‘Commercial in confidence’ is commercial information which must be kept confidential between the relevant parties. This is common for businesses that are transacting together and is crucial in protecting both business’s interests. Though similar, the term has different applications in the public and private sectors. This article will explain what amounts to commercially confidential information, and how confidentiality clauses protect it.
What’s Commercially Confidential Information?
Commercial in confidence generally takes the form of a term in a confidentiality clause, which outlines an obligation to not disclose confidential information.
Confidential information is any secret information that, if revealed, could cause harm. Typically, confidential information takes the form of trade secrets or sensitive, commercially valuable information.
Unauthorised use of confidential information will result in a breach of confidence, so it’s important to understand your rights regarding information that is confidential.
Private and Public Sector Application
Freedom of Contract
Private confidentiality clauses reflect the principle of freedom of contract. Parties are free to contract as they please, including as relating to the disclosure of information. Therefore, commercial in confidence must take the form of an express term in a contract or a confidentiality agreement. An NDA can also protect this information.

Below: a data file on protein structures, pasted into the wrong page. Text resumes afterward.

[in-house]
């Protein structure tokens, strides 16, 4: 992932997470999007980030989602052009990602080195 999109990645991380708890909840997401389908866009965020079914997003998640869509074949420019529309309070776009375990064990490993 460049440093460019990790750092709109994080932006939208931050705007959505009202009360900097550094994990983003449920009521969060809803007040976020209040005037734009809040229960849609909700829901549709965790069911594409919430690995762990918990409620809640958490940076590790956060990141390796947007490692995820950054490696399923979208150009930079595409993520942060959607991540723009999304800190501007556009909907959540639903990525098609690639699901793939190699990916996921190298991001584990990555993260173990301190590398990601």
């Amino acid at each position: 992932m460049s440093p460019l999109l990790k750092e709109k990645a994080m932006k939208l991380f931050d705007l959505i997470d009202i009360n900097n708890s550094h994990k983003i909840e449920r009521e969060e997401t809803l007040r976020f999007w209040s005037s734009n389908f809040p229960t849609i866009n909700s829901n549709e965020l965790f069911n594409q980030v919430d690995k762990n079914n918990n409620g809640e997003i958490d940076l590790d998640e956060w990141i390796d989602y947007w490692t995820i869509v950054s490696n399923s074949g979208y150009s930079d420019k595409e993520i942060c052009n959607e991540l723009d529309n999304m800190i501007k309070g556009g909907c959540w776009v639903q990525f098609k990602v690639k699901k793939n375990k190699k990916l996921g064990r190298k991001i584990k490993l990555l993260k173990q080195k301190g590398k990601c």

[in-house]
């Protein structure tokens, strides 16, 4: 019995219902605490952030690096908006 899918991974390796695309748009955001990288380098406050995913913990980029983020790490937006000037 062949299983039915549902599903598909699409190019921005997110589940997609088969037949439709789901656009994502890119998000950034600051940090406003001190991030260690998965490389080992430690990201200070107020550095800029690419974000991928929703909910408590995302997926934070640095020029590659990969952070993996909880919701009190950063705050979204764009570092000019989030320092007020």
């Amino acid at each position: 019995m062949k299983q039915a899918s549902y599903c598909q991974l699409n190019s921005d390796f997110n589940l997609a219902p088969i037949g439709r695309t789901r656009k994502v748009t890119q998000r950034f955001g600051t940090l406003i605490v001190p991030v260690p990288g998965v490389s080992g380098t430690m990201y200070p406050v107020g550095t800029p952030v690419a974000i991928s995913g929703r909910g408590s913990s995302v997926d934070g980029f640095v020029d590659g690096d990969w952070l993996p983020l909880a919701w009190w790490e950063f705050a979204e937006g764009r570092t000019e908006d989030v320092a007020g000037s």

Non-Disclosure Agreements (NDAs)
The best way to protect your commercial information is by using a Non-Disclosure Agreement (NDA). An NDA will require the party to whom you are disclosing information to refrain from releasing this information to anyone else. However, you must be careful to ensure that your Agreement covers all aspects of the information you wish to protect and applies at the time when the information was first disclosed by you.
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A court is not likely to enforce commercial in confidence obligations if not expressly incorporated into a contract. While contractual terms can be implied at common law, a recent case suggests this does not extend to confidence.
The High Court overturned the case of Commonwealth Bank of Australia v Barker in 2014, finding that mutual trust and confidence imposed wider obligations to the operation of an employment agreement than necessary.
Whether the court would imply confidence into a contract concerning clearly commercially valuable information is uncertain, though CBA v Barker suggests this would not be the case.
In contrast to private commercial in confidence obligations, legislation restricts the Government’s entitlement to confidence in commercial contracts.
The Freedom of Information Act 1982 (Cth) requires an overriding public interest against disclosure, such as a private sector party’s insistence in confidentiality. Otherwise, it is generally safe to assume that a government contract will be, at least partially, open to public scrutiny.
If contracting with the Government, it’s useful to determine what role public interest may play in the confidentiality of the agreement. Seeking the help of a contract lawyer would be advisable.
Commercial in confidence protects confidential information by way of confidentiality clauses or agreements. Private sector application relies on the freedom to contract to terms, whereas government contracts have an obligation to the public. Confidentiality clauses require express incorporation and are unlikely to be implied. However, public interest may prevail in a public sector contractual relationship.
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